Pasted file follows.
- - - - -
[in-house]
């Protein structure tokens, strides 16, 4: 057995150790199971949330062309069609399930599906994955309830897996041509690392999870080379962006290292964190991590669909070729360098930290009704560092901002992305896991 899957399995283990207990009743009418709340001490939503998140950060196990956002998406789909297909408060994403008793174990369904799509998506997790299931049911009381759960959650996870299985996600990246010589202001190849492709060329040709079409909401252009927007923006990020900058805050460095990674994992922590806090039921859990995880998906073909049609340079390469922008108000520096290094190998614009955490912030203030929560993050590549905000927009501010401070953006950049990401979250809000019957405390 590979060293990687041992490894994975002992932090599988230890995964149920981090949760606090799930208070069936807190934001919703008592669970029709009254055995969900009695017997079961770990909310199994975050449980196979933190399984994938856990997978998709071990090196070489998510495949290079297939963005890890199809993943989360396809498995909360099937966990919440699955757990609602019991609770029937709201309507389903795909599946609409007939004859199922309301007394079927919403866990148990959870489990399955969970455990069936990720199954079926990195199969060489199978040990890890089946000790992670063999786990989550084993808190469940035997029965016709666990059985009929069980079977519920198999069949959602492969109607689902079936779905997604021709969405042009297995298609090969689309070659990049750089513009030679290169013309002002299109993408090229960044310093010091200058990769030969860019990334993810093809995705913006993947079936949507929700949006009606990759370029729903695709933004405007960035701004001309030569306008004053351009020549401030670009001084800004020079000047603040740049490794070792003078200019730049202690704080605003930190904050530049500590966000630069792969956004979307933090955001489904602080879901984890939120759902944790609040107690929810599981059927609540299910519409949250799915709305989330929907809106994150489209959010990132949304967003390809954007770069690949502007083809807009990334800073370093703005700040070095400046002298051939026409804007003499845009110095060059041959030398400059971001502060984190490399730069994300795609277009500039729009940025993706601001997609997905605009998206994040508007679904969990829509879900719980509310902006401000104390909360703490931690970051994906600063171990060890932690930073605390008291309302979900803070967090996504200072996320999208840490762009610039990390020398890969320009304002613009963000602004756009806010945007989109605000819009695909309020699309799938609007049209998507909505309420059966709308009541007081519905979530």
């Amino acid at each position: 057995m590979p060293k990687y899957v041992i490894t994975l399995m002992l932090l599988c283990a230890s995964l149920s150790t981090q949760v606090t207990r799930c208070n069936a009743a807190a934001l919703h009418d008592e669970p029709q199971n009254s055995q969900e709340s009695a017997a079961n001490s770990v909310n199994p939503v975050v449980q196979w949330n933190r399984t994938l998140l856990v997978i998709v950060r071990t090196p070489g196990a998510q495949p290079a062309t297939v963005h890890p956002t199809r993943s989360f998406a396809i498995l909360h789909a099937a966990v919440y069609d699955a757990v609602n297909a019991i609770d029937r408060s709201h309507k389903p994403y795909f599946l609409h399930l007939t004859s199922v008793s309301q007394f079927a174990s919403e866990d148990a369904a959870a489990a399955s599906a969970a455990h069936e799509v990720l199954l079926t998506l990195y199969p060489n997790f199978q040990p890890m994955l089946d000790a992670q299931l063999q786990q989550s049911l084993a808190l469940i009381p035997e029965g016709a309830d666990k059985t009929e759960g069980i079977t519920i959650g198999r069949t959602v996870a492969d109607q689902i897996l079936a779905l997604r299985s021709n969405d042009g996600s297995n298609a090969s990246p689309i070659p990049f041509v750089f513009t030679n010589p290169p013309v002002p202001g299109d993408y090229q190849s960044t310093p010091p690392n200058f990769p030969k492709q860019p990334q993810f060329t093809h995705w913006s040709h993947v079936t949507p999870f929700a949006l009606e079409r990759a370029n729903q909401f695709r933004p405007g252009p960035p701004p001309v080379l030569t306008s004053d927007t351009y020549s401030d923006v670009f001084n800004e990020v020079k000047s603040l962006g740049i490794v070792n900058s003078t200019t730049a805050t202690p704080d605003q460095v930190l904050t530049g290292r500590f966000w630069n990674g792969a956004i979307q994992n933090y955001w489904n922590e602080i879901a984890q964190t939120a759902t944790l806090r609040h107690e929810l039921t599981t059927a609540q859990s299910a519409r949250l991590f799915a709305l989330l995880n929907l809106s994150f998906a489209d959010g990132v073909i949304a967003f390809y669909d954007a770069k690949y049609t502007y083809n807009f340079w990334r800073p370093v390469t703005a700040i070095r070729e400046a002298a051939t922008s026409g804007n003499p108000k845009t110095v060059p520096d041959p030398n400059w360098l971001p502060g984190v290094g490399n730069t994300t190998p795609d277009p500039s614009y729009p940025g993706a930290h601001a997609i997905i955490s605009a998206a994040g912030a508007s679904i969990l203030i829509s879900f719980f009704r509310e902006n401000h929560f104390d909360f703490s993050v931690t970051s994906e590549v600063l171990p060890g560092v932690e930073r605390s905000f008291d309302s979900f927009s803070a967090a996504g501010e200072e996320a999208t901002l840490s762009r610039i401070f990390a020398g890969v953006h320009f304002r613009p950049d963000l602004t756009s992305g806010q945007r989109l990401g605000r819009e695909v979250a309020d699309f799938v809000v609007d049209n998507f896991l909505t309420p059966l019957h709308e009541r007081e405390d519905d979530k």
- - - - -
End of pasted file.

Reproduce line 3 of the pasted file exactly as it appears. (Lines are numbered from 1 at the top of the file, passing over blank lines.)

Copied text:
């Amino acid at each position: 057995m590979p060293k990687y899957v041992i490894t994975l399995m002992l932090l599988c283990a230890s995964l149920s150790t981090q949760v606090t207990r799930c208070n069936a009743a807190a934001l919703h009418d008592e669970p029709q199971n009254s055995q969900e709340s009695a017997a079961n001490s770990v909310n199994p939503v975050v449980q196979w949330n933190r399984t994938l998140l856990v997978i998709v950060r071990t090196p070489g196990a998510q495949p290079a062309t297939v963005h890890p956002t199809r993943s989360f998406a396809i498995l909360h789909a099937a966990v919440y069609d699955a757990v609602n297909a019991i609770d029937r408060s709201h309507k389903p994403y795909f599946l609409h399930l007939t004859s199922v008793s309301q007394f079927a174990s919403e866990d148990a369904a959870a489990a399955s599906a969970a455990h069936e799509v990720l199954l079926t998506l990195y199969p060489n997790f199978q040990p890890m994955l089946d000790a992670q299931l063999q786990q989550s049911l084993a808190l469940i009381p035997e029965g016709a309830d666990k059985t009929e759960g069980i079977t519920i959650g198999r069949t959602v996870a492969d109607q689902i897996l079936a779905l997604r299985s021709n969405d042009g996600s297995n298609a090969s990246p689309i070659p990049f041509v750089f513009t030679n010589p290169p013309v002002p202001g299109d993408y090229q190849s960044t310093p010091p690392n200058f990769p030969k492709q860019p990334q993810f060329t093809h995705w913006s040709h993947v079936t949507p999870f929700a949006l009606e079409r990759a370029n729903q909401f695709r933004p405007g252009p960035p701004p001309v080379l030569t306008s004053d927007t351009y020549s401030d923006v670009f001084n800004e990020v020079k000047s603040l962006g740049i490794v070792n900058s003078t200019t730049a805050t202690p704080d605003q460095v930190l904050t530049g290292r500590f966000w630069n990674g792969a956004i979307q994992n933090y955001w489904n922590e602080i879901a984890q964190t939120a759902t944790l806090r609040h107690e929810l039921t599981t059927a609540q859990s299910a519409r949250l991590f799915a709305l989330l995880n929907l809106s994150f998906a489209d959010g990132v073909i949304a967003f390809y669909d954007a770069k690949y049609t502007y083809n807009f340079w990334r800073p370093v390469t703005a700040i070095r070729e400046a002298a051939t922008s026409g804007n003499p108000k845009t110095v060059p520096d041959p030398n400059w360098l971001p502060g984190v290094g490399n730069t994300t190998p795609d277009p500039s614009y729009p940025g993706a930290h601001a997609i997905i955490s605009a998206a994040g912030a508007s679904i969990l203030i829509s879900f719980f009704r509310e902006n401000h929560f104390d909360f703490s993050v931690t970051s994906e590549v600063l171990p060890g560092v932690e930073r605390s905000f008291d309302s979900f927009s803070a967090a996504g501010e200072e996320a999208t901002l840490s762009r610039i401070f990390a020398g890969v953006h320009f304002r613009p950049d963000l602004t756009s992305g806010q945007r989109l990401g605000r819009e695909v979250a309020d699309f799938v809000v609007d049209n998507f896991l909505t309420p059966l019957h709308e009541r007081e405390d519905d979530k």